1. Help Someone:  To perform a self-less act for the benefit of another person is by far the best way to achieve a natural high.  During an active addiction, life is full of selfish behaviors so why not perform a behavior that is polar opposite of a substance abuser’s lifestyle.  If you are serious about recovery, engaging in self-less acts is the best way to treat the addiction.

2.Exercise:  Any form of exercise, whether it’s intense, average, or slow is a good way to feel good.  Try going for a morning hike to enhance the experience or go for a jog when the sun is rising.  Make exercising more than something you have to do, make exercise a natural high.

3. Read a good book:  Reading for leisure is a sure way of changing from a substance abusing lifestyle to a healthy sober lifestyle.  Discover a book that captures your interest, then find a cozy spot to read.  You could light a fire, brew a cup of coffee, turn on a mood light, or light some candles to create the optimal environment.  Remember using drugs and alcohol made you feel good so now you must create a healthy habit that makes you feel good as well.

4. Check off the To-Do-List:  You know that list of things you’ve said you were going to do for the last six months?  Well now that you are clear headed, it’s time to tackle that list.  Accomplishment is a sure way of boosting your self-esteem and gaining a little high to enhance your mood.  Now is the time, just do it already!

5.  Tell three people you love them:  Pick three people currently in your life and simply tell them how much you love and appreciate them.  Don’t expect anything back, just express your love.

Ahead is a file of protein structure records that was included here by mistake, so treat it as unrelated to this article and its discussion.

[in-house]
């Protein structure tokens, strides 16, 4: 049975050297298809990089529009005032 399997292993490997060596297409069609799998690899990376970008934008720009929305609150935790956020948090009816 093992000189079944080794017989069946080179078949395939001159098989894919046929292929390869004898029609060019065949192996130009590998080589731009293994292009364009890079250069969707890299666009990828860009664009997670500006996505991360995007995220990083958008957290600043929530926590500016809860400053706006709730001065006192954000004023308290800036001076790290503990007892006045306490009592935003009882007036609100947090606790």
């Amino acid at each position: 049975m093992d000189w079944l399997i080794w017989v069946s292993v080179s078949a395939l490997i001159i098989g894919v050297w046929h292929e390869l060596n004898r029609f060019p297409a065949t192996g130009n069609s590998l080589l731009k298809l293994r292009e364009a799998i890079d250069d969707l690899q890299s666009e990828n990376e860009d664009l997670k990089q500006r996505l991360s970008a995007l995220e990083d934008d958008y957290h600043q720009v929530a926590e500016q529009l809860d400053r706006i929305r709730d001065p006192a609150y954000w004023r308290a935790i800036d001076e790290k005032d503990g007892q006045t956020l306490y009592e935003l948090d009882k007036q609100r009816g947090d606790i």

6. Apologize:  This may be a bit harder and may not sound appealing but you will achieve a strong high.  Guilt and shame can really damage your mood but to have the burden lifted will feel incredible.  Because apologizing is no easy task,  plan to apologize to only one person and apologize for only one thing. 

7. Do something you enjoy:  We all have activities we enjoy doing.  Maybe you like to paint, or maybe you like to write, or maybe you like to play tennis or a game of chess, whatever you like to do, picking up activities that you enjoyed doing before substances snuffed everything else out is extremely important in recovery.  You must find activities to fill you time, helping to keep your mind off using drugs and alcohol.

Sober Living 6: Service Work

Addiction is a selfish disease.  More than anything else in the entire world, the addict or alcoholic wants to feel good.  Unfortunately, drugs and alcohol have offered the abuser a guaranteed way to feel good and for this reason the cycle of addiction has turned into a one dimensional disease.  The addict desires a state of positive affect and the drug or drink guarantees the feeling he or she craves – it’s that simple.  But what happens when the drug or drink is taken away and suddenly the addict or alcoholic has nothing to make them feel good?  Immediately, a substance abuser will find himself or herself lonely without a drug or drink.  For this reason, something needs to create a positive affect in the user that isn’t a mood altering substance.